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Life Insurance Lead - Facts:
Being insurance provides compensation to specified individuals or groups—such as to family members or charities—when the policyholder dies. Some policies also provide funds for people to use during periods of their life when they will no longer be able to earn income through work, such as in the final stages of a terminal illness. Term life insurance pays out its face value (the value specified on the policy) if the policyholder dies during the period specified in the policy. People may purchase term life coverage for 1, 5, 10, or 20 years.
It works best for covering defined costs in the case of death, such as to pay off short-term loans. Younger people also buy term life insurance because of its affordability, perhaps its biggest advantage. Young families, in particular, often need more coverage than they could afford through permanent insurance. Term life can provide fairly large amounts of coverage with relatively low premiums. To protect against this problem, a policyholder can consider adding an option to make a policy guaranteed renewable, an agreement in which an insurance company must continue to provide coverage if the policyholder wants it.
The premiums of guaranteed renewable term being policies, or any term policy, commonly increase with each renewal. Often the increasing premiums become so high that policyholders decide to drop their coverage, sometimes before the need for the coverage disappears.
However, some people need longer-term coverage to provide for such expenses as a 30-year home mortgage loan or estate taxes imposed after the insured person’s death. Term insurance can play a part in covering certain long-term expenses, if the insurer can design policy options to match the need.
Using term insurance policies to deal with long-term risks poses two serious problems: (1) An insured person’s health may decline to the point that the insurance company will no longer wish to extend a policy for another term.
Permanent assurance pays its face value whenever policyholders die, as long as they have complied with policy requirements. Most types of permanent life insurance policies also provide a cash surrender value, which returns some money to people who cancel their policies. This practice helps maintain fairness within large groups of policyholders.
If the risk that caused some people to buy their insurance, such as an outstanding debt, should disappear, those people would probably decide to discontinue their coverage, often called "surrendering the policy."But they would also have overpaid for the amount of risk protection delivered by the time they ended coverage. Cash surrender rules allow individuals who surrender their policies to take some or most of their overpayments out of the group without hurting those who retain their policies.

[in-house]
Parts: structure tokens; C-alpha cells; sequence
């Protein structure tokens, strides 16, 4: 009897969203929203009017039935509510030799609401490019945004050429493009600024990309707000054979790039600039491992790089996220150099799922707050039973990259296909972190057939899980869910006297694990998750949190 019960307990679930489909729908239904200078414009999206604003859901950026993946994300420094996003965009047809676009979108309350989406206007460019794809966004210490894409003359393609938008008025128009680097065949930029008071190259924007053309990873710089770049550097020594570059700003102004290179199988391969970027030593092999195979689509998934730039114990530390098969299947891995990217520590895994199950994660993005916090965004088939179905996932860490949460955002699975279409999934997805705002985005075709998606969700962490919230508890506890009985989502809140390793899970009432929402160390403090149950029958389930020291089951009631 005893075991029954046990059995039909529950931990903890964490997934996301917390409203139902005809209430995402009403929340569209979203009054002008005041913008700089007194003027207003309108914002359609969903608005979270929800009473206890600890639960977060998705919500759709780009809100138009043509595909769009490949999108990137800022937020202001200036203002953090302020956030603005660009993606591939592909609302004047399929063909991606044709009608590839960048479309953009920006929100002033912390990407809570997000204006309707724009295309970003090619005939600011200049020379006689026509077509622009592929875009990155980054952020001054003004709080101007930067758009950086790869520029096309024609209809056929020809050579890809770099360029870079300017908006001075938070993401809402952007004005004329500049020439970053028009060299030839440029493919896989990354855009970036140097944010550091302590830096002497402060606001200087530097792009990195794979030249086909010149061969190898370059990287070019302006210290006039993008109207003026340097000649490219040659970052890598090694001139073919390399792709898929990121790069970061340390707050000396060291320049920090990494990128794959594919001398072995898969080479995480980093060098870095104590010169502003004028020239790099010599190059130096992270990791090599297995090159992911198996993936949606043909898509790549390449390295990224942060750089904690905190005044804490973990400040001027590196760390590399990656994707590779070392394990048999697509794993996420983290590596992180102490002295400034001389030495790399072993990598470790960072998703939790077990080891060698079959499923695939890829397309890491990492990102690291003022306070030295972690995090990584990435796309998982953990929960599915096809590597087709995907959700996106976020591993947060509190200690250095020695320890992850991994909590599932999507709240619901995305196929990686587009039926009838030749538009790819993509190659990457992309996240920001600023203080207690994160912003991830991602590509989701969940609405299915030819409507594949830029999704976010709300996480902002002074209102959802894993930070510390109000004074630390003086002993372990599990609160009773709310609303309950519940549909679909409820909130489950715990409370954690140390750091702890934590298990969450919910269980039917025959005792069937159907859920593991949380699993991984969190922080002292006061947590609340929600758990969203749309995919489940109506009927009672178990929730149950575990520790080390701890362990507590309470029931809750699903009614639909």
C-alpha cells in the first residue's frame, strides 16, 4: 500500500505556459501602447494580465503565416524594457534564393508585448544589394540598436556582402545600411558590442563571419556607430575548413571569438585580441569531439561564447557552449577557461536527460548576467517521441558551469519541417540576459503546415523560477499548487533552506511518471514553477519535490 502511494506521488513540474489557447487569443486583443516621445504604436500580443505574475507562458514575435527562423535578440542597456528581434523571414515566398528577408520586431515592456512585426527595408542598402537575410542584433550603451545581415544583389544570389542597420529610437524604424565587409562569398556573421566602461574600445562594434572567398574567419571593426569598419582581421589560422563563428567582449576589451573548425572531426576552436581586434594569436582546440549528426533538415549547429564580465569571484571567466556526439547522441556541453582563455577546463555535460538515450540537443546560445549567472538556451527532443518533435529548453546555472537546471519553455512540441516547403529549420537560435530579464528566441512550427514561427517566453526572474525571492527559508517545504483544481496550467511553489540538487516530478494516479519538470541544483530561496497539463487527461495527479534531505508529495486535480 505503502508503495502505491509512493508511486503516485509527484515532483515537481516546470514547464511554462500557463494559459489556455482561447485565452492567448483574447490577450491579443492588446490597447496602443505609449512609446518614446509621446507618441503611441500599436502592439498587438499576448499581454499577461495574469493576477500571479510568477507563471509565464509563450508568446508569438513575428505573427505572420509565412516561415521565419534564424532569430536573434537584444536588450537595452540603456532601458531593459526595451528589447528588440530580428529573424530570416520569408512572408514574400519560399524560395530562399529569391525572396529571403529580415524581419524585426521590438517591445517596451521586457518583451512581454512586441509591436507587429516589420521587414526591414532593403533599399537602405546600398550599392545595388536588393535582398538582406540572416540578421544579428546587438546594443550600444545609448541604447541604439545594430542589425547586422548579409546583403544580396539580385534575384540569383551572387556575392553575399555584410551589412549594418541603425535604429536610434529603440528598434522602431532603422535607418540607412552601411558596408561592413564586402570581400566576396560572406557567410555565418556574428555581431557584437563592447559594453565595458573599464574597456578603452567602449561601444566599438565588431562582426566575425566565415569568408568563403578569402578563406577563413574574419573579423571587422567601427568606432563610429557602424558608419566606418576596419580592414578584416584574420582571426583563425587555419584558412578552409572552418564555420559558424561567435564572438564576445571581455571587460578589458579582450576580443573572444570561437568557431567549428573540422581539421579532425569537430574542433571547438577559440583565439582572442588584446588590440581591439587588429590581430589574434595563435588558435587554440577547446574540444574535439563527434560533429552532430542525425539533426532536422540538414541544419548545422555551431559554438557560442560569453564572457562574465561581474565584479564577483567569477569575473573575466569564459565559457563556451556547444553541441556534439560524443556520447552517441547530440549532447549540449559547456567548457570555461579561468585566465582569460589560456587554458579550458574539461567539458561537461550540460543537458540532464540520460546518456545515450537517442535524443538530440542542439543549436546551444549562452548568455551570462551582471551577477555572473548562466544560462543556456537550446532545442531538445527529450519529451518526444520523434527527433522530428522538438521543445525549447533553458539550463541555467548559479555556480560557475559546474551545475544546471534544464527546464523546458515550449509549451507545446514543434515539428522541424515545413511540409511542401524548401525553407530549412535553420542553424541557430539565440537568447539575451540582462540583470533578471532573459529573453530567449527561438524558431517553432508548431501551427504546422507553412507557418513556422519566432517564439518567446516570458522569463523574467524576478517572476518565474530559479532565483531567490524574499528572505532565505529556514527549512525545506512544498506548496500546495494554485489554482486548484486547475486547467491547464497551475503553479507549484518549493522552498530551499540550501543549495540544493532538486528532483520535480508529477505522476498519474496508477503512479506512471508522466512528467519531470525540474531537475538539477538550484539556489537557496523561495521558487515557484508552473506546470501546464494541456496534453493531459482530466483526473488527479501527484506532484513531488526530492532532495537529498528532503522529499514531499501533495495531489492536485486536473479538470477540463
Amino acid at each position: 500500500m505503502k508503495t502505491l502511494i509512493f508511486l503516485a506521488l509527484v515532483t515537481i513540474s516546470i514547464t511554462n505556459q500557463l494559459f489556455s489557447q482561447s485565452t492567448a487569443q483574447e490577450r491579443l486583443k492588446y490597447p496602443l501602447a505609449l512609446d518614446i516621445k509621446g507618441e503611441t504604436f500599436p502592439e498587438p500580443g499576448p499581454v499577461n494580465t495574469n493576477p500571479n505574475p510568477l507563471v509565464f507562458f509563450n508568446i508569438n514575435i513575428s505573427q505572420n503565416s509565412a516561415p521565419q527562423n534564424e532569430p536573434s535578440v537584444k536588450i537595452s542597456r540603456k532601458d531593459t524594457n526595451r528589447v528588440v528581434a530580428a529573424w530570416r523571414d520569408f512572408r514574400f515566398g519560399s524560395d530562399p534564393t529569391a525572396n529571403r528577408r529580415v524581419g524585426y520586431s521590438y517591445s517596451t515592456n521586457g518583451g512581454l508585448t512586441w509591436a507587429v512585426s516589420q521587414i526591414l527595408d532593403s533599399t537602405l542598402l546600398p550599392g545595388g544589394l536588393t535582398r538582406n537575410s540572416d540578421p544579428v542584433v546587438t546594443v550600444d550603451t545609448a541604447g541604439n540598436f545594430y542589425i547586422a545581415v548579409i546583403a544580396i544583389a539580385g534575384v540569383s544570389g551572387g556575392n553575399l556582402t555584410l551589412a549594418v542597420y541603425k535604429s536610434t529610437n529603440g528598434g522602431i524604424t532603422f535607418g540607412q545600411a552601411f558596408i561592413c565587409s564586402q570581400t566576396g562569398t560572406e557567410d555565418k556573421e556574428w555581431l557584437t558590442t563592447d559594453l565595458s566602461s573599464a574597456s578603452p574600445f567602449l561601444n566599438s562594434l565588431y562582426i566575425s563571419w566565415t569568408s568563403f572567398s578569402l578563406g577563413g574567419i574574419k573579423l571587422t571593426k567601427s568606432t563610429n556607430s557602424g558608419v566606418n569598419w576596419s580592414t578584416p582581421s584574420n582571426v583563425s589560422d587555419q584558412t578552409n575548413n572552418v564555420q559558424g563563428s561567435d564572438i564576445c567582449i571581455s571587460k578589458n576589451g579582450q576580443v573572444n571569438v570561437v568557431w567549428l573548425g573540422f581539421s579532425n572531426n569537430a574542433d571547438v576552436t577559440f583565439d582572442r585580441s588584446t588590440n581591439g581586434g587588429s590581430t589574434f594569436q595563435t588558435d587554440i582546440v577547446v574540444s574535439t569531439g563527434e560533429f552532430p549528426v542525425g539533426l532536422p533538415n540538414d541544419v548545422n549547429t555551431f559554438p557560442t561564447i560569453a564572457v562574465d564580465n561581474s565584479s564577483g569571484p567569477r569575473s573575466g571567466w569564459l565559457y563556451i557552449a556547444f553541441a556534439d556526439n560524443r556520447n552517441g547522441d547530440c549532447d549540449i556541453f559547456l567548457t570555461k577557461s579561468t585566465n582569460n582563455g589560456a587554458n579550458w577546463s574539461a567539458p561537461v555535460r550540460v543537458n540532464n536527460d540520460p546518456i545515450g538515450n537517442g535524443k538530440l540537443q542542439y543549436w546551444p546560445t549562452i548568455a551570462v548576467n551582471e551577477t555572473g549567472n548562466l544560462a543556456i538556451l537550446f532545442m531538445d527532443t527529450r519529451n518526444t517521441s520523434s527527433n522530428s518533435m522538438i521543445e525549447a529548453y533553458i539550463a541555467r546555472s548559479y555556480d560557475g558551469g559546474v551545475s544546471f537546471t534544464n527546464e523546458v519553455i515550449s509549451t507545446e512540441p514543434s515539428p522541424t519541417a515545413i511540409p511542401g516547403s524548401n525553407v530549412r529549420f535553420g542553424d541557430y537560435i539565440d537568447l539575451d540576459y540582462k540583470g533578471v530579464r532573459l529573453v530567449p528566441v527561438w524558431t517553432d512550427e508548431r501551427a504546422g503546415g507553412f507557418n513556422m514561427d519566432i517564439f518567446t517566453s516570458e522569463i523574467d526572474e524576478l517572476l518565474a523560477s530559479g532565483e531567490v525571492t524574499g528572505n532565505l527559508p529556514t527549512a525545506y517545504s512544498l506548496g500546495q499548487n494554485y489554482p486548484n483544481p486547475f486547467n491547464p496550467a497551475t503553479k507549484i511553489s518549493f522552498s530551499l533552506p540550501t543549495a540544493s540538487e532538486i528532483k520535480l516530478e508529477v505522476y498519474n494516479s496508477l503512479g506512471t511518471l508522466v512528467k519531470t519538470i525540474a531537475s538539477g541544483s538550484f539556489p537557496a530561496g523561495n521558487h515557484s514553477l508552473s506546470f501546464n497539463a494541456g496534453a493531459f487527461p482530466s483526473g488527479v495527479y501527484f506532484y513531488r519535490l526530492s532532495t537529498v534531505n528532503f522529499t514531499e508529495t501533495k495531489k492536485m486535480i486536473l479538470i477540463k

Assurance companies commonly sell three different categories of permanent life insurance: (1) whole life, (2) universal life, and (3) variable life. Although some insurance companies may use different names to market their policies, most fall into one of these three categories.
Whole being assurance spreads the cost of insurance coverage over a person’s entire life through a payment plan of regular, equal installments. People’s early payments into a whole life plan actually exceed what they would have had to pay for similar amounts of term insurance coverage. But these overpayments accumulate in whole life policies to a cash-surrender-value fund. The fund returns money to those who end their coverage and also keeps premiums from going up for people who do not end their coverage.
Whole life policyholders may take out loans using their insurance as collateral, which they can either repay with interest or deduct from their death benefit (face-value benefit at death). Another type of policy, known as endowment life insurance, resembles whole life but runs for less than the full life of the policyholder.
Endowment policies pay out their face value at the contract’s end, even if the insured is still living. Because endowments have short terms, they also have higher premiums than do whole life policies, which in turn force the policyholder to save more. Beware however: Some items that do well in a catalogue dont do well on their own.
Universal life assurance policies are permanent plans that incorporate some features of term life plans. Although more flexible than whole life, universal life policies transfer less of policyholders’ total risk to the insurance company. Typically, a universal life policy has a flexible target premium, which the insurance company calculates will keep the plan in force for life for a particular group of policyholders. Policyholders may pay somewhat more or less than the target premium, depending on their current financial circumstances.
Variable being assurance works much like whole life except that the insurance company invests overpayments from all policyholders in the stock market instead of in accounts that earn a regular rate of interest. The performance of stock investments varies. Therefore, the insurer and policyholders cannot know the exact cash surrender values of policies in advance. Instead, their value depends on the performance of the stocks bought with money from premiums.
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